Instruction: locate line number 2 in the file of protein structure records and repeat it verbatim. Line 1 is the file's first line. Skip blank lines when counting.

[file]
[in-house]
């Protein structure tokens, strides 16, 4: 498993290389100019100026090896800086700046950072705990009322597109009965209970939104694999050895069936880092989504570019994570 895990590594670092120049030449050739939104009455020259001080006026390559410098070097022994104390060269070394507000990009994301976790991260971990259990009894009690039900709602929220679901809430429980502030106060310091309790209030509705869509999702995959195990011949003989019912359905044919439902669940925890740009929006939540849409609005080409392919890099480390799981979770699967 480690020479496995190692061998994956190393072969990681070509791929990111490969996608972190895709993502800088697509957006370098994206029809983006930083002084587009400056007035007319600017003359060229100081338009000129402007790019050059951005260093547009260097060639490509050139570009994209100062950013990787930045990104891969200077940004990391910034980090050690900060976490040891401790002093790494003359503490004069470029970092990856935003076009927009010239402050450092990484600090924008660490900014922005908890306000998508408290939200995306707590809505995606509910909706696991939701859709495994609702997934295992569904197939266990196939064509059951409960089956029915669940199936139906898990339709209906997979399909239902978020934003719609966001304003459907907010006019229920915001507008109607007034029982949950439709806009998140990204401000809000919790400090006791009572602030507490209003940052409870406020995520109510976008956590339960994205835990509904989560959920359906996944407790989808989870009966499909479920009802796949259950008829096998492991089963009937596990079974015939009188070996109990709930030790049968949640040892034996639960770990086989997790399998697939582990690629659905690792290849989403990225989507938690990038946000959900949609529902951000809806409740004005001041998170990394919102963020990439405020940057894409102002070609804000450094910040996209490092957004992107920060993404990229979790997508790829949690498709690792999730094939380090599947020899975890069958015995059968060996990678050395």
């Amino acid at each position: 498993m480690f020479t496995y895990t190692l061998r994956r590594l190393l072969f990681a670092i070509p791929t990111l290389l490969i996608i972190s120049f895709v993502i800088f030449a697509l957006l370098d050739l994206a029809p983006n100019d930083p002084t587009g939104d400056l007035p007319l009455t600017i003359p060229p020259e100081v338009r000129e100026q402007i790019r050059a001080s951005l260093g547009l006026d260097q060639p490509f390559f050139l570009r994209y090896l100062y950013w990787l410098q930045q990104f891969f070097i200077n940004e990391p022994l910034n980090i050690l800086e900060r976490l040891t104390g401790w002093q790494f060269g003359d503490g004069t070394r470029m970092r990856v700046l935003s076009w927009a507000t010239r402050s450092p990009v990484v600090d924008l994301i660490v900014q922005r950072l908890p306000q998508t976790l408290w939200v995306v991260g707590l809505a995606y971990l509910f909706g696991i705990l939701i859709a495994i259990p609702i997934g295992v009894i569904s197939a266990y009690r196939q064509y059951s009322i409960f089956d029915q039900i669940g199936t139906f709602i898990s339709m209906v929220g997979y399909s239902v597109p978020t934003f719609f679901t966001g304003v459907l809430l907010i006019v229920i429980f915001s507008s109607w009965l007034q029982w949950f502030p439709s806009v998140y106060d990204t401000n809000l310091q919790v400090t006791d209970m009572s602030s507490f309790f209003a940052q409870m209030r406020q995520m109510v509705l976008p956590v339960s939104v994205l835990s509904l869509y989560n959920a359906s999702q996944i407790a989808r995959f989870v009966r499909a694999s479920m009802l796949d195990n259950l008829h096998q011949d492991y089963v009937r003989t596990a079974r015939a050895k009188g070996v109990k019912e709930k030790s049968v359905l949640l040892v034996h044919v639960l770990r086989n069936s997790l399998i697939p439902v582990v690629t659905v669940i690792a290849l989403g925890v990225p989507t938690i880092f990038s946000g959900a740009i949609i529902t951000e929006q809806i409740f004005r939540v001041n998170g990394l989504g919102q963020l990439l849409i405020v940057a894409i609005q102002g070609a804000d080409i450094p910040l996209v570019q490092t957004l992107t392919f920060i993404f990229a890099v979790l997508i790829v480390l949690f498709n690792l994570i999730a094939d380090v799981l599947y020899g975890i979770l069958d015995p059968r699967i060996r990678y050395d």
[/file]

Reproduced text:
């Protein structure tokens, strides 16, 4: 498993290389100019100026090896800086700046950072705990009322597109009965209970939104694999050895069936880092989504570019994570 895990590594670092120049030449050739939104009455020259001080006026390559410098070097022994104390060269070394507000990009994301976790991260971990259990009894009690039900709602929220679901809430429980502030106060310091309790209030509705869509999702995959195990011949003989019912359905044919439902669940925890740009929006939540849409609005080409392919890099480390799981979770699967 480690020479496995190692061998994956190393072969990681070509791929990111490969996608972190895709993502800088697509957006370098994206029809983006930083002084587009400056007035007319600017003359060229100081338009000129402007790019050059951005260093547009260097060639490509050139570009994209100062950013990787930045990104891969200077940004990391910034980090050690900060976490040891401790002093790494003359503490004069470029970092990856935003076009927009010239402050450092990484600090924008660490900014922005908890306000998508408290939200995306707590809505995606509910909706696991939701859709495994609702997934295992569904197939266990196939064509059951409960089956029915669940199936139906898990339709209906997979399909239902978020934003719609966001304003459907907010006019229920915001507008109607007034029982949950439709806009998140990204401000809000919790400090006791009572602030507490209003940052409870406020995520109510976008956590339960994205835990509904989560959920359906996944407790989808989870009966499909479920009802796949259950008829096998492991089963009937596990079974015939009188070996109990709930030790049968949640040892034996639960770990086989997790399998697939582990690629659905690792290849989403990225989507938690990038946000959900949609529902951000809806409740004005001041998170990394919102963020990439405020940057894409102002070609804000450094910040996209490092957004992107920060993404990229979790997508790829949690498709690792999730094939380090599947020899975890069958015995059968060996990678050395």